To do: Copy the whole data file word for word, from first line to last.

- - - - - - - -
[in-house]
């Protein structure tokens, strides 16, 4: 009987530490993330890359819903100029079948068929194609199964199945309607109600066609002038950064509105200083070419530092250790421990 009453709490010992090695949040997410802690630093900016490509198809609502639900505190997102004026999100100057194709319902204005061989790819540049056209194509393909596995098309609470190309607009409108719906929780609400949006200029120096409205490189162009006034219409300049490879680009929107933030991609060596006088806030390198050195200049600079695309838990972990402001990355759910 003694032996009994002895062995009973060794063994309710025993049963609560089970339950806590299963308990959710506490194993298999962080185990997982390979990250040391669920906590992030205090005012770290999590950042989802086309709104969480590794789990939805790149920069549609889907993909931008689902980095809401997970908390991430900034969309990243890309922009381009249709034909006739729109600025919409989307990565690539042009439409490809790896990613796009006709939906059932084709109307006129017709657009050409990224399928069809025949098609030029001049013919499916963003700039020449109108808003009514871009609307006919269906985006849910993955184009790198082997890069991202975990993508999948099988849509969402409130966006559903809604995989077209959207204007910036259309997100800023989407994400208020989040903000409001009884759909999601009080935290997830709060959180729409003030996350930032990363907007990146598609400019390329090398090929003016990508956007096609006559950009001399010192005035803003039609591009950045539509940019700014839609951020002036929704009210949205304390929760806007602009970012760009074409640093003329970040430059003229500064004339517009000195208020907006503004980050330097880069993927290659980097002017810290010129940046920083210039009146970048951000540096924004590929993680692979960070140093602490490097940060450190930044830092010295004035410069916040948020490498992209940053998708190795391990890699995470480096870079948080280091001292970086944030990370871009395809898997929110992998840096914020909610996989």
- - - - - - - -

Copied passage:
[in-house]
């Protein structure tokens, strides 16, 4: 009987530490993330890359819903100029079948068929194609199964199945309607109600066609002038950064509105200083070419530092250790421990 009453709490010992090695949040997410802690630093900016490509198809609502639900505190997102004026999100100057194709319902204005061989790819540049056209194509393909596995098309609470190309607009409108719906929780609400949006200029120096409205490189162009006034219409300049490879680009929107933030991609060596006088806030390198050195200049600079695309838990972990402001990355759910 003694032996009994002895062995009973060794063994309710025993049963609560089970339950806590299963308990959710506490194993298999962080185990997982390979990250040391669920906590992030205090005012770290999590950042989802086309709104969480590794789990939805790149920069549609889907993909931008689902980095809401997970908390991430900034969309990243890309922009381009249709034909006739729109600025919409989307990565690539042009439409490809790896990613796009006709939906059932084709109307006129017709657009050409990224399928069809025949098609030029001049013919499916963003700039020449109108808003009514871009609307006919269906985006849910993955184009790198082997890069991202975990993508999948099988849509969402409130966006559903809604995989077209959207204007910036259309997100800023989407994400208020989040903000409001009884759909999601009080935290997830709060959180729409003030996350930032990363907007990146598609400019390329090398090929003016990508956007096609006559950009001399010192005035803003039609591009950045539509940019700014839609951020002036929704009210949205304390929760806007602009970012760009074409640093003329970040430059003229500064004339517009000195208020907006503004980050330097880069993927290659980097002017810290010129940046920083210039009146970048951000540096924004590929993680692979960070140093602490490097940060450190930044830092010295004035410069916040948020490498992209940053998708190795391990890699995470480096870079948080280091001292970086944030990370871009395809898997929110992998840096914020909610996989």